Friday, September 5, 2014
Jesus People: The Movie (2009)
IMDb plot summary: When Pastor Jerry gets some troubling news, he sets out to create a contemporary Christian pop group that will reach his son - before his teenager dies and goes to hell.
Directed by Jason Naumann. Starring Joel McCrary, Edi Patterson, Damon Pfaff, Richard Pierre-Louis, and Lindsay Stidham.
Guys... this may be the best Christian movie I've ever seen.
Well, excluding blockbuster epics like The Prince of Egypt which a lot of Christians don't count as "real" Christian movies anyway. This is infinitely better than awfulness like God's Not Dead or sloppy movies with good intentions like Courageous. This one nailed the more amusing aspects of churchspeak, but it was done snarkily enough that I wondered if it was really a Christian movie (a little sad that if a movie's good I assume it can't be Christian but not surprising given the track record). But, nope, the writers and director are all Christian, and it shows in a positive way. I fully expect this movie to sit better with Christians than non-Christians -- not because of preachiness, but because it's somewhat in-jokey. Half of the humor was recognizing people I know in these characters. In a move that's beautifully appropriate for a movie that's clearly made for Christians rather than for others, it doesn't feel the need to squeeze in an awkward or unrealistic salvation sequence. If it has a message at all, it's a quiet, subtle one about integrity and not compromising your ideals.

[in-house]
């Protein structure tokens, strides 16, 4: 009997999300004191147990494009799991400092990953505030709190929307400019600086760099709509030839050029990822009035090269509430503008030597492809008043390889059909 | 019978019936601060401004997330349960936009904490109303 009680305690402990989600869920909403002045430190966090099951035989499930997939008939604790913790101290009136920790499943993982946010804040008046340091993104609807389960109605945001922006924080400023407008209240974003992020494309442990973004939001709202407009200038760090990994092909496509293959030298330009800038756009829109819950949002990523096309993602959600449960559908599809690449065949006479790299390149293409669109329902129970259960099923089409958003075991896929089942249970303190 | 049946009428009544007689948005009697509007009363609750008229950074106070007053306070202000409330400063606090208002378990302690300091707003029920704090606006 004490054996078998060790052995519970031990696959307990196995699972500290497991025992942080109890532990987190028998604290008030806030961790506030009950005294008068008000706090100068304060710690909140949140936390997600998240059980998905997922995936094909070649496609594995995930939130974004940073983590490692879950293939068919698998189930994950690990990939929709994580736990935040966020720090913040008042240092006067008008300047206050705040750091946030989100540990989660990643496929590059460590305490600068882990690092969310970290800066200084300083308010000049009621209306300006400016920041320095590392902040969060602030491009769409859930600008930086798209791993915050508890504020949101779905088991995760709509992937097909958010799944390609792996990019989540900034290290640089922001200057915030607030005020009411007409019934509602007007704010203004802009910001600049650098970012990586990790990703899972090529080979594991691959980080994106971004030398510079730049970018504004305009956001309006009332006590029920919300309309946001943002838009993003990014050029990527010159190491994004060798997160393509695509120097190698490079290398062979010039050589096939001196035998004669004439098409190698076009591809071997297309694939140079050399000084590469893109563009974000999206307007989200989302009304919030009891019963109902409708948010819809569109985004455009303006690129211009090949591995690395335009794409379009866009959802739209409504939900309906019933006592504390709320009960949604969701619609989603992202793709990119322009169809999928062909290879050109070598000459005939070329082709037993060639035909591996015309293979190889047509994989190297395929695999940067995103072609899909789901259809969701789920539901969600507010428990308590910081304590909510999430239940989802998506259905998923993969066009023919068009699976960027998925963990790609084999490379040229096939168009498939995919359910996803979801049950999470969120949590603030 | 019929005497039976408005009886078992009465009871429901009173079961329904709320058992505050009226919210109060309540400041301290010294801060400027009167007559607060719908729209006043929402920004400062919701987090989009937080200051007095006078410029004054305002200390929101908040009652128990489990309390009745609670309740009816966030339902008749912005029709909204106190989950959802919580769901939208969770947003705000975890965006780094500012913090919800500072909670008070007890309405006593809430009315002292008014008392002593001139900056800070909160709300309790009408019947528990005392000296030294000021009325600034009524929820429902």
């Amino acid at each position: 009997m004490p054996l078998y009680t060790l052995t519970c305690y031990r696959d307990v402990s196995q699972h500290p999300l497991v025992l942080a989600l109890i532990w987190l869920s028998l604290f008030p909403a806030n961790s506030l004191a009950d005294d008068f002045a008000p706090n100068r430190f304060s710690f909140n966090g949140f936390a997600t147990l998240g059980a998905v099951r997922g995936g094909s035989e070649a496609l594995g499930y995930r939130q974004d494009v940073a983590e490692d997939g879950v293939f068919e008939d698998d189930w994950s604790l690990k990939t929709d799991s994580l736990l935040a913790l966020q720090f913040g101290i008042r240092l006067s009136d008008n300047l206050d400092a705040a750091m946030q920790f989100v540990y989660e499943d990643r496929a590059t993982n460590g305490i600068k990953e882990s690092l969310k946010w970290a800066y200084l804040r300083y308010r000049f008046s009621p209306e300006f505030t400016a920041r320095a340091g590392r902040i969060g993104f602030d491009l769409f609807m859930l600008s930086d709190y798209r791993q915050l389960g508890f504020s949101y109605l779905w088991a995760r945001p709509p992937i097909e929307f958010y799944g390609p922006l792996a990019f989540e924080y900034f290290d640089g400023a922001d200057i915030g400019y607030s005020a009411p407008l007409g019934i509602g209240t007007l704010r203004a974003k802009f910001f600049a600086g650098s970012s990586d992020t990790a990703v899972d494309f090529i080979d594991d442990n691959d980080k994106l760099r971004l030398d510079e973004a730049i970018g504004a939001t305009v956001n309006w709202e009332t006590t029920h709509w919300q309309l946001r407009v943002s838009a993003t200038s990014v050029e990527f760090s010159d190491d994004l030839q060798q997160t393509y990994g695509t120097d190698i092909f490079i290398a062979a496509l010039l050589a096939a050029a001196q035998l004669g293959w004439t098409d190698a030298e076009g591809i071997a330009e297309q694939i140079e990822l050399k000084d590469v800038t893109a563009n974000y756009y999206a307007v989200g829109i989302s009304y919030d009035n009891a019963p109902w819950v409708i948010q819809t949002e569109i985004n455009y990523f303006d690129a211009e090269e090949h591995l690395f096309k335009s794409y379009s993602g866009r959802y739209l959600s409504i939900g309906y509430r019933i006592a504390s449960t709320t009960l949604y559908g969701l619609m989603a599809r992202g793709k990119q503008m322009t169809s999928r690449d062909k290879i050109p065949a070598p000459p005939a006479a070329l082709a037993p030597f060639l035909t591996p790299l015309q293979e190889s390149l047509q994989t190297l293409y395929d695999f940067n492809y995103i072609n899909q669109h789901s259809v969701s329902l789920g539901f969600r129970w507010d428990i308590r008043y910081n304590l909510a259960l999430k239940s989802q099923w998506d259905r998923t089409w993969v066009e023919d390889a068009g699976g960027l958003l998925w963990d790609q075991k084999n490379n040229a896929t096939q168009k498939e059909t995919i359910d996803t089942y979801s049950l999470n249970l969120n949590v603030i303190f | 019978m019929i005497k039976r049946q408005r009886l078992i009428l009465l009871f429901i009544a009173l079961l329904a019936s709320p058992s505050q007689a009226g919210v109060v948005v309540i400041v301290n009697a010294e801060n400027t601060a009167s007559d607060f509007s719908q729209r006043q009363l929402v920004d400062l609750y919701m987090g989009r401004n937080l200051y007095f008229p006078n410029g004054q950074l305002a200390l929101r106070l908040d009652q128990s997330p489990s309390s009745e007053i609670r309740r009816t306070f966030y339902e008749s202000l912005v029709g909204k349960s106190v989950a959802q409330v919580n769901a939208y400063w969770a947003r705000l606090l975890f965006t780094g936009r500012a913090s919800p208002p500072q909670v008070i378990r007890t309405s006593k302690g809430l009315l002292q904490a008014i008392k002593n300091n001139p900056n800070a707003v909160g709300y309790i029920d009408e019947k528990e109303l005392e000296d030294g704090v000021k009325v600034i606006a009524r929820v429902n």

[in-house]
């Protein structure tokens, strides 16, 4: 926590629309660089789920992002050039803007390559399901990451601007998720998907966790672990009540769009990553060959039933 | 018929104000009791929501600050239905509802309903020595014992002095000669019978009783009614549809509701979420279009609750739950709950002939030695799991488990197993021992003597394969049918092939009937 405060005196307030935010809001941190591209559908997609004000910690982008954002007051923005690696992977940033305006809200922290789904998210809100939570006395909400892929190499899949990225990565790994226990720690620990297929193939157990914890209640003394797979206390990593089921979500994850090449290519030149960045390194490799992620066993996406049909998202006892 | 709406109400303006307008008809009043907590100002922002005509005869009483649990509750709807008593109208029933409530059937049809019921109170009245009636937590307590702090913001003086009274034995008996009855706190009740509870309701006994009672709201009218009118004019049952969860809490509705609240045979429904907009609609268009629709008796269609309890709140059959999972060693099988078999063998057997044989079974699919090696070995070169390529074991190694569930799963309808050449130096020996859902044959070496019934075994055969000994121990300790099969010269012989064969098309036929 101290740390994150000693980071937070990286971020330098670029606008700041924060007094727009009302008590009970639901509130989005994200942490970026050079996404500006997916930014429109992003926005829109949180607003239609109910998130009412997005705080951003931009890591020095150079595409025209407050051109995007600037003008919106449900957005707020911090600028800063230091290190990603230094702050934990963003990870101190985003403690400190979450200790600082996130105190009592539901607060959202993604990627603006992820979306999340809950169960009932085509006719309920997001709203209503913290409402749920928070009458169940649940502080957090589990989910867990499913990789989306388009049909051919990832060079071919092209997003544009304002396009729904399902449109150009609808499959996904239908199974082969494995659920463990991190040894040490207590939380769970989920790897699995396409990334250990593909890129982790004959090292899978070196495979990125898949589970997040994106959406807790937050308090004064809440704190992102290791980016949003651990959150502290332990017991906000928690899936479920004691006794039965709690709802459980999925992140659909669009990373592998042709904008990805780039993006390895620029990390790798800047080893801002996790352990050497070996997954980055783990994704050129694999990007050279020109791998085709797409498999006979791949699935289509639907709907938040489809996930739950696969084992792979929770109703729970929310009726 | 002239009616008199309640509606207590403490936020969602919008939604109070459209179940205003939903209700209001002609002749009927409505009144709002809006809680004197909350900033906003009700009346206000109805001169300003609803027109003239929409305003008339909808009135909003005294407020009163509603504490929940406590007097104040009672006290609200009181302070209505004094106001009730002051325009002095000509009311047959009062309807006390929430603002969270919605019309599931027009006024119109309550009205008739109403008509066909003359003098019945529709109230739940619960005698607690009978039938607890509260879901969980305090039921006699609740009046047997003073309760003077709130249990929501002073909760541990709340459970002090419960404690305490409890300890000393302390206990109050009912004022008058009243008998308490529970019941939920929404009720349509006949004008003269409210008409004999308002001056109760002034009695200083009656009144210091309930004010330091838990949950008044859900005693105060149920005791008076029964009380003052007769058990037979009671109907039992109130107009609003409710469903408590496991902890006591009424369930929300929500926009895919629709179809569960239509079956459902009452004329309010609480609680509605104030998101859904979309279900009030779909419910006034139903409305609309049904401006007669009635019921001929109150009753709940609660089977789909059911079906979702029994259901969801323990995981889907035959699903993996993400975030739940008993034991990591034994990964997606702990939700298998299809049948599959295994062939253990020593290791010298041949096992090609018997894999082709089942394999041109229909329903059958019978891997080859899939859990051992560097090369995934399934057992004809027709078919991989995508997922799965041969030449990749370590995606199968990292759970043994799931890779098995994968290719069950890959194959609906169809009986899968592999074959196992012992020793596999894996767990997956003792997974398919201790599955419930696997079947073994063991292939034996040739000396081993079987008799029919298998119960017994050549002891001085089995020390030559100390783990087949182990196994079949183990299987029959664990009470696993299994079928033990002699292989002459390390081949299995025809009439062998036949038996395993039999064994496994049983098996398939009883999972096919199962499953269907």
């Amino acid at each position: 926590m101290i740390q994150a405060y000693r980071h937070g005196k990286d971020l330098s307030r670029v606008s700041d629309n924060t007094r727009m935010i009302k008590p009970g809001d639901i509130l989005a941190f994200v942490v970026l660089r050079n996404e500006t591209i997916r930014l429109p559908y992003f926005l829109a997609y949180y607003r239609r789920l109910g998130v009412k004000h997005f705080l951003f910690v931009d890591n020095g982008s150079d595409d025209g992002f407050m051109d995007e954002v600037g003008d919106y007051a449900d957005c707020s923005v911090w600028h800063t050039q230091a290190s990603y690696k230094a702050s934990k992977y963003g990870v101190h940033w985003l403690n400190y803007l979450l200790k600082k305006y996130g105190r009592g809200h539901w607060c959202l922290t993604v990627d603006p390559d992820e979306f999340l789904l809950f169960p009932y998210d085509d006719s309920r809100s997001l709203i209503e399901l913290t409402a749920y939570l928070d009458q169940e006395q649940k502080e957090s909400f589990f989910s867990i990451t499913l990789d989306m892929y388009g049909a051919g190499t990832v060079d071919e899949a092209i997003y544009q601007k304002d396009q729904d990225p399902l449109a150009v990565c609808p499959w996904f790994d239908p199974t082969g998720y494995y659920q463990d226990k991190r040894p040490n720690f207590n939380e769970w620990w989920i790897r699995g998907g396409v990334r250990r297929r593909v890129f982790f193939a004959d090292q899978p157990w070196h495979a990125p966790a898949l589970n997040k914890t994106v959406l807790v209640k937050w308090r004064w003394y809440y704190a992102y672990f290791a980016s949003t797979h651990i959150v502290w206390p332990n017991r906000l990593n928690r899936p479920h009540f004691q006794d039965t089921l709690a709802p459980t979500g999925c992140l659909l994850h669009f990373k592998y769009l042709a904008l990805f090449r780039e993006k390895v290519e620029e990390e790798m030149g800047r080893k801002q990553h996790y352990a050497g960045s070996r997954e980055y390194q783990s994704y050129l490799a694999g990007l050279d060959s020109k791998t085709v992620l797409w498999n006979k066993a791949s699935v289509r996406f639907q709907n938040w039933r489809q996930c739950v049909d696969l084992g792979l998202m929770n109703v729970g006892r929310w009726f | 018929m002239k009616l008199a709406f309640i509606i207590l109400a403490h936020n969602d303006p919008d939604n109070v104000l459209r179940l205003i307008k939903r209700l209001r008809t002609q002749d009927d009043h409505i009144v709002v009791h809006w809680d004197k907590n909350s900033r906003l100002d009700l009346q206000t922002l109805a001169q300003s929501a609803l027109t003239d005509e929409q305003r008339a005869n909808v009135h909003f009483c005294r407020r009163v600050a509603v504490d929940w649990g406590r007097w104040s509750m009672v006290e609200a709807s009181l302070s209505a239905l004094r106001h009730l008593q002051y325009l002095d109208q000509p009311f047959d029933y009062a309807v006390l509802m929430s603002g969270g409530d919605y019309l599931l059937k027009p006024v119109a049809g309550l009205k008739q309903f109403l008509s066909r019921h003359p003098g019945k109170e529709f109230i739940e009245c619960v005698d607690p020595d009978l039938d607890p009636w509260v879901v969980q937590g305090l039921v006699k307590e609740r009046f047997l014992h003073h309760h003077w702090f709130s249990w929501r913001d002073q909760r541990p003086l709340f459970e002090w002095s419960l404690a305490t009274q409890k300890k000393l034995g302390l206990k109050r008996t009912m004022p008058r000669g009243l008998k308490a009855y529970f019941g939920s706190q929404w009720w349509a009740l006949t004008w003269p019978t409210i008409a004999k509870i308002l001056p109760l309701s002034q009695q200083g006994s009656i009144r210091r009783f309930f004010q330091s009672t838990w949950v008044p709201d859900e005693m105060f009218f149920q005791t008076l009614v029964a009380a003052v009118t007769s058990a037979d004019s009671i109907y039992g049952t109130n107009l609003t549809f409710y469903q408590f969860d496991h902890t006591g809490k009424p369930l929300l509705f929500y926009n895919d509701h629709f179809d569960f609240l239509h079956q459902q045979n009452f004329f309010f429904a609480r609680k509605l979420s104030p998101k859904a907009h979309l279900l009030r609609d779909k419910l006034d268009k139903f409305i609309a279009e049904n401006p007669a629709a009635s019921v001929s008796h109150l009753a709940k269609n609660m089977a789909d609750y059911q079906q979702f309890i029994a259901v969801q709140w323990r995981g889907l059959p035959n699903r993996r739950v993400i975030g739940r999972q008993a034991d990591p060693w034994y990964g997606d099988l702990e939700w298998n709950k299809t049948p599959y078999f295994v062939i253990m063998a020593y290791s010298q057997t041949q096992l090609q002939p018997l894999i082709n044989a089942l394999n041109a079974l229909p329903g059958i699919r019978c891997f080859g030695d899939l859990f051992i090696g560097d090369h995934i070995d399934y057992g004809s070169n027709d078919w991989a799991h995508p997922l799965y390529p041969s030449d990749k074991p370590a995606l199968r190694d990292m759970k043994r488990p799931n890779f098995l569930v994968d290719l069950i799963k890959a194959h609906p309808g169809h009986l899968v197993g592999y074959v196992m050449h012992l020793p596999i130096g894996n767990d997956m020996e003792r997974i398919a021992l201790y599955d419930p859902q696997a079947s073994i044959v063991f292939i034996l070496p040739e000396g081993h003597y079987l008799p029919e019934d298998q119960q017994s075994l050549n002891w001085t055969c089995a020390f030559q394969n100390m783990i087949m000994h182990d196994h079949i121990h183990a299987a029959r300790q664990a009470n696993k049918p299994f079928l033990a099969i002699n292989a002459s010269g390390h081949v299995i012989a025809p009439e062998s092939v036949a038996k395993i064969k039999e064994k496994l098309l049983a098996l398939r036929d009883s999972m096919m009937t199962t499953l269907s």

I also really appreciate how despite the characters clearly being parodies, there's a surprising amount of truth and depth to who they are, and the movie never truly ridicules them. From the ditzy nonbeliever who doesn't really understand this Jesus stuff but wants to get along with everyone, to the super adamant everything-is-black-and-white college preacher kid, to the oblivious but sweet pastor, the movie never really mocks any of them. While I'm sure I would have enjoyed a leetle more bite, I did enjoy the kindness with which this movie treats its characters.
Now, it's far from perfect. There are moments when the movie wanders, the fact that there's a nonChristian chilling in a Christian band is never really addressed, and there's a major plotline that is wrapped up sloppily and awkwardly at the end. But as a whole, this is so far beyond any of the recent slew of Christian movies that it EASILY gets a pass from me. And anyone who's been involved in any kind of Christian arts group may enjoy it as much as I did.
Flickchart: #379 out of 2222, below Gravity and above Beautiful Boy.